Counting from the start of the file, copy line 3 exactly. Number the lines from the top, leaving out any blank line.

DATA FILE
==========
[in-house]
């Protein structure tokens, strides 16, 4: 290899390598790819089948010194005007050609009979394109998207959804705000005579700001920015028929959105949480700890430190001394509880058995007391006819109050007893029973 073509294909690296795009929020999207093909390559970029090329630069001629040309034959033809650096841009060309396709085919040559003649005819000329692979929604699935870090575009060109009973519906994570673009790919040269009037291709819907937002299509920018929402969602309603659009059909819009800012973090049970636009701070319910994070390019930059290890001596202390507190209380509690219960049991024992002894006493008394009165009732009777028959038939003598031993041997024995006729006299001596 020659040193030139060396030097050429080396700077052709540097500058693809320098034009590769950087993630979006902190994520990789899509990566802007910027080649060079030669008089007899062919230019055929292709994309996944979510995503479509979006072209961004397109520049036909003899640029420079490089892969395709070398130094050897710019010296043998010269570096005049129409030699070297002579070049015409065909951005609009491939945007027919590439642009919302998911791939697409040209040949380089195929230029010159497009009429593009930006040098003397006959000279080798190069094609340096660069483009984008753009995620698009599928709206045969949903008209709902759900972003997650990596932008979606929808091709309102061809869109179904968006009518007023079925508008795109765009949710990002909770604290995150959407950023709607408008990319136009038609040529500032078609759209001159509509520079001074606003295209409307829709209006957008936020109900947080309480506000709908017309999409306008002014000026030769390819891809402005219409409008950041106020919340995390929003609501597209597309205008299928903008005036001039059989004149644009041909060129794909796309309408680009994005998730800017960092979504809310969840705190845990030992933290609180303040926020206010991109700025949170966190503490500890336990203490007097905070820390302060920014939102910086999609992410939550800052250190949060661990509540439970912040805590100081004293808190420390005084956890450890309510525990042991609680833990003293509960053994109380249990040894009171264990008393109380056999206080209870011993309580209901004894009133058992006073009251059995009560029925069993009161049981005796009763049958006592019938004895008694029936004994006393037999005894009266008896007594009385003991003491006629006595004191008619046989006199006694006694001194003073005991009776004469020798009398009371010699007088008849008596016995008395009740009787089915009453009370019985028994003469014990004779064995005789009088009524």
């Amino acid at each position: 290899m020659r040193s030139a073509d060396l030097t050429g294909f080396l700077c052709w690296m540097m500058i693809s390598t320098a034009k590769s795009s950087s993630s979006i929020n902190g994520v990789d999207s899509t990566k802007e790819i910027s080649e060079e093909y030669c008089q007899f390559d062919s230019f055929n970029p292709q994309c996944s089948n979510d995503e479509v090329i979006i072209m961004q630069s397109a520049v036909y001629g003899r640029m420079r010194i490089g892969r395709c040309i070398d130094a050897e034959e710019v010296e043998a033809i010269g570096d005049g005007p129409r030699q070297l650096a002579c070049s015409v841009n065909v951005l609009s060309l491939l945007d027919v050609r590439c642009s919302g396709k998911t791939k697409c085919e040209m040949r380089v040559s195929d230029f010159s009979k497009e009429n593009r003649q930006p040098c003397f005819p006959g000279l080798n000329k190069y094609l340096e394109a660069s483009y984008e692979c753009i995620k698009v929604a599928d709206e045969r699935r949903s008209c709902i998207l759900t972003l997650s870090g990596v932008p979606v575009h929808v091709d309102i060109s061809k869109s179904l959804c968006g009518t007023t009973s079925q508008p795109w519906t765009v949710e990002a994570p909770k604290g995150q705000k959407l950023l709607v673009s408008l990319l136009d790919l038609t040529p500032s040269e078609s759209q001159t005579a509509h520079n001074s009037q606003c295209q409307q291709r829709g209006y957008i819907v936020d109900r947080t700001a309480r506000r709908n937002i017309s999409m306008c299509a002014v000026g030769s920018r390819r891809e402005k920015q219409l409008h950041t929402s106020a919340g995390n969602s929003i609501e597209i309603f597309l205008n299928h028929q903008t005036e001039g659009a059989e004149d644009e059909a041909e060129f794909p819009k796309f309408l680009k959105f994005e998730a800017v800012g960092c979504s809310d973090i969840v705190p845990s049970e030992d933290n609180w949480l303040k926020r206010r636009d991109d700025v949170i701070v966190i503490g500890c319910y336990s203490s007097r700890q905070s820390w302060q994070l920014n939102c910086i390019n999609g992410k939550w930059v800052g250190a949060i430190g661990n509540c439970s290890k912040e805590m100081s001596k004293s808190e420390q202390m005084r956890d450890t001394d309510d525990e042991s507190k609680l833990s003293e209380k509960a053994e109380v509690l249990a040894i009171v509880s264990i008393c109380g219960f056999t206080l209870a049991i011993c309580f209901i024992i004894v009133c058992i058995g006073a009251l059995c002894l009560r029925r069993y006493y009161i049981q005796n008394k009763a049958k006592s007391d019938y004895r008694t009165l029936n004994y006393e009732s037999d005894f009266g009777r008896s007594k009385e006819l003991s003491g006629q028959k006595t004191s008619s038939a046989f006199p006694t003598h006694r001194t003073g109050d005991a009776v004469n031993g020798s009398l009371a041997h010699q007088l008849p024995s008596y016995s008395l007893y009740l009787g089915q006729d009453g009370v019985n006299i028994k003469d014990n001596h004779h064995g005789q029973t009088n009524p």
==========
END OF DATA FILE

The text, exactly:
């Amino acid at each position: 290899m020659r040193s030139a073509d060396l030097t050429g294909f080396l700077c052709w690296m540097m500058i693809s390598t320098a034009k590769s795009s950087s993630s979006i929020n902190g994520v990789d999207s899509t990566k802007e790819i910027s080649e060079e093909y030669c008089q007899f390559d062919s230019f055929n970029p292709q994309c996944s089948n979510d995503e479509v090329i979006i072209m961004q630069s397109a520049v036909y001629g003899r640029m420079r010194i490089g892969r395709c040309i070398d130094a050897e034959e710019v010296e043998a033809i010269g570096d005049g005007p129409r030699q070297l650096a002579c070049s015409v841009n065909v951005l609009s060309l491939l945007d027919v050609r590439c642009s919302g396709k998911t791939k697409c085919e040209m040949r380089v040559s195929d230029f010159s009979k497009e009429n593009r003649q930006p040098c003397f005819p006959g000279l080798n000329k190069y094609l340096e394109a660069s483009y984008e692979c753009i995620k698009v929604a599928d709206e045969r699935r949903s008209c709902i998207l759900t972003l997650s870090g990596v932008p979606v575009h929808v091709d309102i060109s061809k869109s179904l959804c968006g009518t007023t009973s079925q508008p795109w519906t765009v949710e990002a994570p909770k604290g995150q705000k959407l950023l709607v673009s408008l990319l136009d790919l038609t040529p500032s040269e078609s759209q001159t005579a509509h520079n001074s009037q606003c295209q409307q291709r829709g209006y957008i819907v936020d109900r947080t700001a309480r506000r709908n937002i017309s999409m306008c299509a002014v000026g030769s920018r390819r891809e402005k920015q219409l409008h950041t929402s106020a919340g995390n969602s929003i609501e597209i309603f597309l205008n299928h028929q903008t005036e001039g659009a059989e004149d644009e059909a041909e060129f794909p819009k796309f309408l680009k959105f994005e998730a800017v800012g960092c979504s809310d973090i969840v705190p845990s049970e030992d933290n609180w949480l303040k926020r206010r636009d991109d700025v949170i701070v966190i503490g500890c319910y336990s203490s007097r700890q905070s820390w302060q994070l920014n939102c910086i390019n999609g992410k939550w930059v800052g250190a949060i430190g661990n509540c439970s290890k912040e805590m100081s001596k004293s808190e420390q202390m005084r956890d450890t001394d309510d525990e042991s507190k609680l833990s003293e209380k509960a053994e109380v509690l249990a040894i009171v509880s264990i008393c109380g219960f056999t206080l209870a049991i011993c309580f209901i024992i004894v009133c058992i058995g006073a009251l059995c002894l009560r029925r069993y006493y009161i049981q005796n008394k009763a049958k006592s007391d019938y004895r008694t009165l029936n004994y006393e009732s037999d005894f009266g009777r008896s007594k009385e006819l003991s003491g006629q028959k006595t004191s008619s038939a046989f006199p006694t003598h006694r001194t003073g109050d005991a009776v004469n031993g020798s009398l009371a041997h010699q007088l008849p024995s008596y016995s008395l007893y009740l009787g089915q006729d009453g009370v019985n006299i028994k003469d014990n001596h004779h064995g005789q029973t009088n009524p």